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[Review] The Dark Third – Pure Reason Revolution

December 3, 2008

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I will assume you have not heard of Pure Reason Revolution before. They are a 4-piece Progressive Rock band formed in 2003 at the University of Westminster but originally formed in Reading, Berkshire under the name The Sunset Sound. Their sound is comparable to the likes of Porcupine Tree, Marillion and Pink Floyd. The credits for this album were; Chloë Alper, Jon Courtney, Andrew Courtney, James Dobson, Gregory Kong and Jamie Willcox. Two members, Dobson and Andrew Courtney left in November 2006 with Jong leaving in  early 2005 so I am not very certain on how much work he did for this.

They have released various singles and EPs but today I am reviewing, their debut album The Dark Third which was released on April the 10th 2006 by Holograph (Sony BMG) later to be dropped due to low record sales and they are now with Superball Music recording their latest. But do not let Sony’s miss judgement colour your opinion of this great band. The album title is referring to the ‘dark third’; this is the third of our lives we spend asleep and dreaming.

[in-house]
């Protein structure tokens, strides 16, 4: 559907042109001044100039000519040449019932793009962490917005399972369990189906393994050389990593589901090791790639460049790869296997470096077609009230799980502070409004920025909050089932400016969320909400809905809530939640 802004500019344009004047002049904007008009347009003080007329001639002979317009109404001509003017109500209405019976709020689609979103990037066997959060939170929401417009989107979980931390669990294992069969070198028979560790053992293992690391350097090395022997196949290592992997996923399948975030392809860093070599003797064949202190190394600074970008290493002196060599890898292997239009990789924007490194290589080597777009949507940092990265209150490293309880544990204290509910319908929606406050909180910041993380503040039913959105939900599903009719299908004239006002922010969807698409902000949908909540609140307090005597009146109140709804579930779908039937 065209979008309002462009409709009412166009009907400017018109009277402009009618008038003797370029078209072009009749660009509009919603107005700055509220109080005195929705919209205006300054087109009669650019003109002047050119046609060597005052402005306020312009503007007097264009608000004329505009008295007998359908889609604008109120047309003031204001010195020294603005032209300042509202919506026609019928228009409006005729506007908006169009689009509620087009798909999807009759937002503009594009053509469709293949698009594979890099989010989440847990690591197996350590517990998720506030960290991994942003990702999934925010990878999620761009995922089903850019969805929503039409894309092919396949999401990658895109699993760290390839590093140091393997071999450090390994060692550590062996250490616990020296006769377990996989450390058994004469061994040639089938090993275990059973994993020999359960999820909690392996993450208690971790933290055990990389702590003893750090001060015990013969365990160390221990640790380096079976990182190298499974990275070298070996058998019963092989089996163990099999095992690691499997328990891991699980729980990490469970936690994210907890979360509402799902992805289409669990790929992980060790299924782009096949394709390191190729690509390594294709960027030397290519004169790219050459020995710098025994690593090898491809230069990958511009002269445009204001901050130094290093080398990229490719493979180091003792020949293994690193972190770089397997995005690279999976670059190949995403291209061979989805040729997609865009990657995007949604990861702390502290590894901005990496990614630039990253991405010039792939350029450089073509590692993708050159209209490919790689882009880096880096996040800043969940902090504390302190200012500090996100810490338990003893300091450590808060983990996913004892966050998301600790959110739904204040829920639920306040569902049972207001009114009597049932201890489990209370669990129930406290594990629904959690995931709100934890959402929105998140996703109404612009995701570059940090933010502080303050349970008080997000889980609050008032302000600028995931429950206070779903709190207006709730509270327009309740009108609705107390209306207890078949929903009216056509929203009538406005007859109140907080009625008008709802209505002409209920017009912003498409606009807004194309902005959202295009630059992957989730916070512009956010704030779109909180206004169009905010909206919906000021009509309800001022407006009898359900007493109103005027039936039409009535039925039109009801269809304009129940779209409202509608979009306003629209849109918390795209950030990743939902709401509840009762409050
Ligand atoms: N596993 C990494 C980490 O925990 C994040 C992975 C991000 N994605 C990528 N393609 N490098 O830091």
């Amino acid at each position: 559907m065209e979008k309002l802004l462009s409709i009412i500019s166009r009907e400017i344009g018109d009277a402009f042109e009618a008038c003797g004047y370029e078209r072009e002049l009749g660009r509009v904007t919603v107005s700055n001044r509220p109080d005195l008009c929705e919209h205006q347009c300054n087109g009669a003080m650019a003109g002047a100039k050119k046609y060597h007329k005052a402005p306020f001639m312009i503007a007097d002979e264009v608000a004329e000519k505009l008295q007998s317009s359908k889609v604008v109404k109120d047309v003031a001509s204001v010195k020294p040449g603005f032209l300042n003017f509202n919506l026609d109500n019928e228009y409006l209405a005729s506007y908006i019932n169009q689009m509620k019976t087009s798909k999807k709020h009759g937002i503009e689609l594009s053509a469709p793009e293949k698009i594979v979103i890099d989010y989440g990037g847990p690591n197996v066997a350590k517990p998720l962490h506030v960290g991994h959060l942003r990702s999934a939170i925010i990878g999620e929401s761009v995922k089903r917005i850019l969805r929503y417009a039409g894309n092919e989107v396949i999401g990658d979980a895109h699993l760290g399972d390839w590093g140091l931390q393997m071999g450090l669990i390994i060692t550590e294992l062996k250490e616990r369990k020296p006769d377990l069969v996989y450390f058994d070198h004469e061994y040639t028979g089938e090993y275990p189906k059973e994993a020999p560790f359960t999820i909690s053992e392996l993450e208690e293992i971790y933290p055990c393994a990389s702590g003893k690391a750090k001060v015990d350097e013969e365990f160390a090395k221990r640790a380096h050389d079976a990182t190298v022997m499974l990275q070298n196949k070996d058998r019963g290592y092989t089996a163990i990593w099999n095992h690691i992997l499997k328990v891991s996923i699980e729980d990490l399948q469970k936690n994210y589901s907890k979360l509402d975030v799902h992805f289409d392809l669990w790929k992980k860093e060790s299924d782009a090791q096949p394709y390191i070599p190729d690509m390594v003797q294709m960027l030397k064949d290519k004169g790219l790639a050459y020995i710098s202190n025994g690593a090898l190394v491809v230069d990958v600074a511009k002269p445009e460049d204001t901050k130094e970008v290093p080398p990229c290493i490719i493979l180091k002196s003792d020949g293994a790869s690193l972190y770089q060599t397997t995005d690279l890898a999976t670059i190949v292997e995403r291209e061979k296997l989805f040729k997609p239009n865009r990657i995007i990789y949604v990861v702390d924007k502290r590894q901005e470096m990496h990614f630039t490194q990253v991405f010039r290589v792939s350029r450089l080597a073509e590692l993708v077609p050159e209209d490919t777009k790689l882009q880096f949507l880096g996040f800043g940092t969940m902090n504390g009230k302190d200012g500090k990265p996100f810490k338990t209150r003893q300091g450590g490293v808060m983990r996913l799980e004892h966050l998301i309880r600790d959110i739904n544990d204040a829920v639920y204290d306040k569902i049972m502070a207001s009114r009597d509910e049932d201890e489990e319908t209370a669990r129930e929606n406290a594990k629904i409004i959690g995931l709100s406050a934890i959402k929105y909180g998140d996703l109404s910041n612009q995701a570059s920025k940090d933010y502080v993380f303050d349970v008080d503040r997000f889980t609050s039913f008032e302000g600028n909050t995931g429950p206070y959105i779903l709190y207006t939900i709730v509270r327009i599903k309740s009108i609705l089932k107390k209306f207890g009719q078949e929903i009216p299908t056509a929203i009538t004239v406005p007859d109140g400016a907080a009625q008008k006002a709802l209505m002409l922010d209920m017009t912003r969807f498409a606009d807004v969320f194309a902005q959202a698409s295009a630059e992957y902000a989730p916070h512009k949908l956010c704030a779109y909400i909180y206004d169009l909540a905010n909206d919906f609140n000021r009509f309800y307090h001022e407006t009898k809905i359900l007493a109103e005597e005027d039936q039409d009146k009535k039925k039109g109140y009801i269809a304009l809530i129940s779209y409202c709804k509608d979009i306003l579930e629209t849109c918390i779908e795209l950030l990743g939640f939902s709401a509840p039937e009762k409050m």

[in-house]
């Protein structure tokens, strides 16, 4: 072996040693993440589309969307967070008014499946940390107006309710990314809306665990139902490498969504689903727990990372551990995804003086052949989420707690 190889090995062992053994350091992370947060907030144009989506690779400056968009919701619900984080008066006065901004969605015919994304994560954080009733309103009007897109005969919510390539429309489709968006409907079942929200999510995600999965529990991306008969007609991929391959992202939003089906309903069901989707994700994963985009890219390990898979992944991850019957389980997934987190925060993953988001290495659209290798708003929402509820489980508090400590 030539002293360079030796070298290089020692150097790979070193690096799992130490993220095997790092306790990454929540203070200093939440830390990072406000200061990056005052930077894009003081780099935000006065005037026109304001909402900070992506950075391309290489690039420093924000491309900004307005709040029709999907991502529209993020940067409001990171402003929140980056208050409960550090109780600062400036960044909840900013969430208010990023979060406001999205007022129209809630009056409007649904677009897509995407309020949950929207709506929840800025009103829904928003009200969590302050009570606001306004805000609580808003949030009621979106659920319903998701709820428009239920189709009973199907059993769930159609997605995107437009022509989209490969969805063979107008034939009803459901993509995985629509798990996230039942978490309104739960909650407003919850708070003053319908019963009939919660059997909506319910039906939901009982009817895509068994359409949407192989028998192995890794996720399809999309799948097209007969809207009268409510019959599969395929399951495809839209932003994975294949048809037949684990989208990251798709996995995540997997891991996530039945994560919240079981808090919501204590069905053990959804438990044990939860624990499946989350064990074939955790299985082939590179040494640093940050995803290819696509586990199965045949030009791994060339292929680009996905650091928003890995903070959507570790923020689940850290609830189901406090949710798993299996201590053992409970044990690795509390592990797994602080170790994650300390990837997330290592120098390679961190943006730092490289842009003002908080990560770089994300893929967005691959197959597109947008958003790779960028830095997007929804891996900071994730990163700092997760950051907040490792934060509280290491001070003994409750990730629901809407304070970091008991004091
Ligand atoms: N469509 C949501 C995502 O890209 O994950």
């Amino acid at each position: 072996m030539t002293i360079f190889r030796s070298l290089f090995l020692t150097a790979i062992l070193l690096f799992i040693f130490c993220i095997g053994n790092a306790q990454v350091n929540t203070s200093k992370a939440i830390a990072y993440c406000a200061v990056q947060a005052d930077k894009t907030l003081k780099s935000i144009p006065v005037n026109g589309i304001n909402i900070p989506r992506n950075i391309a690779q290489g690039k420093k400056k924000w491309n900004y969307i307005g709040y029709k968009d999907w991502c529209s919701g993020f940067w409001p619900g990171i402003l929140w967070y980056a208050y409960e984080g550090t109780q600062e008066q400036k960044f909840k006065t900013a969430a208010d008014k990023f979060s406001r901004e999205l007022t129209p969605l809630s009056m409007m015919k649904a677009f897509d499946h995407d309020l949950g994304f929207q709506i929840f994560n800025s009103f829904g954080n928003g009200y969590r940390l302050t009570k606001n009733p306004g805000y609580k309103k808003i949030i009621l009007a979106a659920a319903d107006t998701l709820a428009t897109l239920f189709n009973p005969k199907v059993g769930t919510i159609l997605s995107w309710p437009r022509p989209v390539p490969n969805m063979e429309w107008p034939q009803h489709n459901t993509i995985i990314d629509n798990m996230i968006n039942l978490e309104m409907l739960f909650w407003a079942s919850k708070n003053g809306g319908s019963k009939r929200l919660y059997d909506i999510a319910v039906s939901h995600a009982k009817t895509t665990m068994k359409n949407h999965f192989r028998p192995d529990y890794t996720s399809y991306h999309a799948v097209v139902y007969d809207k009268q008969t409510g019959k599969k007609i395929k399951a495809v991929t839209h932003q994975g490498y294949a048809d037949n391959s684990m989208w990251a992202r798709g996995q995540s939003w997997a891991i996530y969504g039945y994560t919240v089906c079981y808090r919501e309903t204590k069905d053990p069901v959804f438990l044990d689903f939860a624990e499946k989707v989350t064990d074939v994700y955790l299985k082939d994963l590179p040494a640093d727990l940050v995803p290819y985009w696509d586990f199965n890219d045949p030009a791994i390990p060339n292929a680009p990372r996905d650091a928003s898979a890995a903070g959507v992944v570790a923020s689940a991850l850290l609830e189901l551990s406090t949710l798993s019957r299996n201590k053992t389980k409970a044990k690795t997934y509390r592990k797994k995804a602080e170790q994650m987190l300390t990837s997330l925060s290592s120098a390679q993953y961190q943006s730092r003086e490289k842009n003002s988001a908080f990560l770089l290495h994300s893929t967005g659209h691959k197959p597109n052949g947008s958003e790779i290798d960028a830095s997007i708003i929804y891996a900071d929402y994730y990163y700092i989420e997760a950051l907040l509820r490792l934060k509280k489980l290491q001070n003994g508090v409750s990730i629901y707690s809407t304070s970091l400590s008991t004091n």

As a summary they are well known and loved, rightfully so for their fantastic vocal harmonising. I have not been blessed with this impressive sound in any other way similar to this album, with four vocalists all extremely talented this really does set them apart as I said. This is what got me it hooked in the first place, I was listening to my last.fm recommendations radio and all of a sudden, bam. Goshen’s Remains came on and I knew these guys were incredible.

Aeropause, a great opening track in my opinion. This is where PRR get to show us their great instrumental work by creating a relaxing, calm and psychedelic starter which is obviously why I mentioned Pink Floyd earlier. Nothing exactly stands out here, quite like a Floyd track does with sudden outbreaks of great keyboard solo’s or guitar but still nevertheless a great modern take on psychedelic music with PRR’s common electro flavour. This is really the only track with a true psychedelic sound. PRR do however keep bringing it back. Goshen’s Remains, right from the very beginning the guitar carries you into this special place, a soothing place. The outstanding vocal harmonies begin and it is like heaven. This track shows off their more heavier grunge sound later on, which I adore and suits them very well.